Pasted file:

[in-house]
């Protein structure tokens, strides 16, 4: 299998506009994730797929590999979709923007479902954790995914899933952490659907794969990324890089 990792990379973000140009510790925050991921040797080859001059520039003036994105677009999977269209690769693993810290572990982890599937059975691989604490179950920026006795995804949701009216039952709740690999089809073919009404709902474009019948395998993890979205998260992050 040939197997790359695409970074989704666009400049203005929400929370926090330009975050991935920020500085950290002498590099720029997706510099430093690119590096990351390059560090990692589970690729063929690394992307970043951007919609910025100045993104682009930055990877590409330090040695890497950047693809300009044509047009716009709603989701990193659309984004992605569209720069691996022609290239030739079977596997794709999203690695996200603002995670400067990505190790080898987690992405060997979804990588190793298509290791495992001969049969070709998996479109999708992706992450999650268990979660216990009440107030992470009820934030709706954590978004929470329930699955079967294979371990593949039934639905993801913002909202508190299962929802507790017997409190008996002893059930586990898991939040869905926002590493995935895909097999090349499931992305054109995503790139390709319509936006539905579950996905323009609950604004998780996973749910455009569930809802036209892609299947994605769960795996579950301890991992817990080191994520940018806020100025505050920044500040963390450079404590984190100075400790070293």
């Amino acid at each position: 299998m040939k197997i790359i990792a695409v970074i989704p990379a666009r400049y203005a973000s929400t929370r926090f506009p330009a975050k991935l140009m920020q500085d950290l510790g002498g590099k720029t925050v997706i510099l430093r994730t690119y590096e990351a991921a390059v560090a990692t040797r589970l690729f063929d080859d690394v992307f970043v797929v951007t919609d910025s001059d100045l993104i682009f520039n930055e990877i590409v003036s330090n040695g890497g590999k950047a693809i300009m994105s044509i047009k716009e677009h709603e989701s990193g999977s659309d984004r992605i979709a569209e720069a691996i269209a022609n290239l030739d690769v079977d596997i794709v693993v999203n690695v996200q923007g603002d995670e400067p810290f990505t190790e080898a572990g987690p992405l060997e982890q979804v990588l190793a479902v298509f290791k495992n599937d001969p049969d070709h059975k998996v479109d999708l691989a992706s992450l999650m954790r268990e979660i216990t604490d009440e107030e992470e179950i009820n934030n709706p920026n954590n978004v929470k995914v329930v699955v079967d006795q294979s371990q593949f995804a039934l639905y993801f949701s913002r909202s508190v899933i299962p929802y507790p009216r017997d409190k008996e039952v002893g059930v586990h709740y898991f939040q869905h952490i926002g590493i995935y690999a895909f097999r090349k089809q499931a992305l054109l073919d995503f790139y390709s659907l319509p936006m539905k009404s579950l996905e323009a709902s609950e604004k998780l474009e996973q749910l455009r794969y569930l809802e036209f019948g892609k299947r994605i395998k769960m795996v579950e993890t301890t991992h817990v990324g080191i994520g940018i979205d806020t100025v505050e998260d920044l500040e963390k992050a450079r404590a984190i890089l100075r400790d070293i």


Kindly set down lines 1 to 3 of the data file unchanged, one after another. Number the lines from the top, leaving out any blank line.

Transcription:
[in-house]
């Protein structure tokens, strides 16, 4: 299998506009994730797929590999979709923007479902954790995914899933952490659907794969990324890089 990792990379973000140009510790925050991921040797080859001059520039003036994105677009999977269209690769693993810290572990982890599937059975691989604490179950920026006795995804949701009216039952709740690999089809073919009404709902474009019948395998993890979205998260992050 040939197997790359695409970074989704666009400049203005929400929370926090330009975050991935920020500085950290002498590099720029997706510099430093690119590096990351390059560090990692589970690729063929690394992307970043951007919609910025100045993104682009930055990877590409330090040695890497950047693809300009044509047009716009709603989701990193659309984004992605569209720069691996022609290239030739079977596997794709999203690695996200603002995670400067990505190790080898987690992405060997979804990588190793298509290791495992001969049969070709998996479109999708992706992450999650268990979660216990009440107030992470009820934030709706954590978004929470329930699955079967294979371990593949039934639905993801913002909202508190299962929802507790017997409190008996002893059930586990898991939040869905926002590493995935895909097999090349499931992305054109995503790139390709319509936006539905579950996905323009609950604004998780996973749910455009569930809802036209892609299947994605769960795996579950301890991992817990080191994520940018806020100025505050920044500040963390450079404590984190100075400790070293």
């Amino acid at each position: 299998m040939k197997i790359i990792a695409v970074i989704p990379a666009r400049y203005a973000s929400t929370r926090f506009p330009a975050k991935l140009m920020q500085d950290l510790g002498g590099k720029t925050v997706i510099l430093r994730t690119y590096e990351a991921a390059v560090a990692t040797r589970l690729f063929d080859d690394v992307f970043v797929v951007t919609d910025s001059d100045l993104i682009f520039n930055e990877i590409v003036s330090n040695g890497g590999k950047a693809i300009m994105s044509i047009k716009e677009h709603e989701s990193g999977s659309d984004r992605i979709a569209e720069a691996i269209a022609n290239l030739d690769v079977d596997i794709v693993v999203n690695v996200q923007g603002d995670e400067p810290f990505t190790e080898a572990g987690p992405l060997e982890q979804v990588l190793a479902v298509f290791k495992n599937d001969p049969d070709h059975k998996v479109d999708l691989a992706s992450l999650m954790r268990e979660i216990t604490d009440e107030e992470e179950i009820n934030n709706p920026n954590n978004v929470k995914v329930v699955v079967d006795q294979s371990q593949f995804a039934l639905y993801f949701s913002r909202s508190v899933i299962p929802y507790p009216r017997d409190k008996e039952v002893g059930v586990h709740y898991f939040q869905h952490i926002g590493i995935y690999a895909f097999r090349k089809q499931a992305l054109l073919d995503f790139y390709s659907l319509p936006m539905k009404s579950l996905e323009a709902s609950e604004k998780l474009e996973q749910l455009r794969y569930l809802e036209f019948g892609k299947r994605i395998k769960m795996v579950e993890t301890t991992h817990v990324g080191i994520g940018i979205d806020t100025v505050e998260d920044l500040e963390k992050a450079r404590a984190i890089l100075r400790d070293i």